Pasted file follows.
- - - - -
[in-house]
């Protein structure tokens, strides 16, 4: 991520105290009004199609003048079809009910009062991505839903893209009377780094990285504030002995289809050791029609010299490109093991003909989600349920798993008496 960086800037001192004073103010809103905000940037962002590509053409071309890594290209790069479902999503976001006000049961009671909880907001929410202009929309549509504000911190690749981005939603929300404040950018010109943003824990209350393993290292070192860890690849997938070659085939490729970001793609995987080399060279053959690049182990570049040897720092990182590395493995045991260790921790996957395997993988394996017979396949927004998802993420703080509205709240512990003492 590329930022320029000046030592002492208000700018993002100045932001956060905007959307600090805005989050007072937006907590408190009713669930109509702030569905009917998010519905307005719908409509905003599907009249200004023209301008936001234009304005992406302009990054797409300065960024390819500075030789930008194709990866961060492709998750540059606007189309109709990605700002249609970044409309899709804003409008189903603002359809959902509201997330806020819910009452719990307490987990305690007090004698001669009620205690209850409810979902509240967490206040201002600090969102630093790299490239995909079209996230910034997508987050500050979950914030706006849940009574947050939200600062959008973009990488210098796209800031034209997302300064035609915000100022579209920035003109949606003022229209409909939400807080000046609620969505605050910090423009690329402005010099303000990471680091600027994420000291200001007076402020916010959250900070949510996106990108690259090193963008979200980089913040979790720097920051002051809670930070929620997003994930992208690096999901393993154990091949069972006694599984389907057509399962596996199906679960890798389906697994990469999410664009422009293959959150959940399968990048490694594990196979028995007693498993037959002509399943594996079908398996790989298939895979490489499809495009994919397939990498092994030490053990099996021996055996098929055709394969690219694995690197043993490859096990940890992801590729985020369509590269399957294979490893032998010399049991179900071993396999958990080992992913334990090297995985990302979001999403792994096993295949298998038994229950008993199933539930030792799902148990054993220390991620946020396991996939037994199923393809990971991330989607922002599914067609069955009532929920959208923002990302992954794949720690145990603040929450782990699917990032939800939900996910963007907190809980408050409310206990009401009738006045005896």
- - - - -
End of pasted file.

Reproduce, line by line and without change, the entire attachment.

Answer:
[in-house]
């Protein structure tokens, strides 16, 4: 991520105290009004199609003048079809009910009062991505839903893209009377780094990285504030002995289809050791029609010299490109093991003909989600349920798993008496 960086800037001192004073103010809103905000940037962002590509053409071309890594290209790069479902999503976001006000049961009671909880907001929410202009929309549509504000911190690749981005939603929300404040950018010109943003824990209350393993290292070192860890690849997938070659085939490729970001793609995987080399060279053959690049182990570049040897720092990182590395493995045991260790921790996957395997993988394996017979396949927004998802993420703080509205709240512990003492 590329930022320029000046030592002492208000700018993002100045932001956060905007959307600090805005989050007072937006907590408190009713669930109509702030569905009917998010519905307005719908409509905003599907009249200004023209301008936001234009304005992406302009990054797409300065960024390819500075030789930008194709990866961060492709998750540059606007189309109709990605700002249609970044409309899709804003409008189903603002359809959902509201997330806020819910009452719990307490987990305690007090004698001669009620205690209850409810979902509240967490206040201002600090969102630093790299490239995909079209996230910034997508987050500050979950914030706006849940009574947050939200600062959008973009990488210098796209800031034209997302300064035609915000100022579209920035003109949606003022229209409909939400807080000046609620969505605050910090423009690329402005010099303000990471680091600027994420000291200001007076402020916010959250900070949510996106990108690259090193963008979200980089913040979790720097920051002051809670930070929620997003994930992208690096999901393993154990091949069972006694599984389907057509399962596996199906679960890798389906697994990469999410664009422009293959959150959940399968990048490694594990196979028995007693498993037959002509399943594996079908398996790989298939895979490489499809495009994919397939990498092994030490053990099996021996055996098929055709394969690219694995690197043993490859096990940890992801590729985020369509590269399957294979490893032998010399049991179900071993396999958990080992992913334990090297995985990302979001999403792994096993295949298998038994229950008993199933539930030792799902148990054993220390991620946020396991996939037994199923393809990971991330989607922002599914067609069955009532929920959208923002990302992954794949720690145990603040929450782990699917990032939800939900996910963007907190809980408050409310206990009401009738006045005896």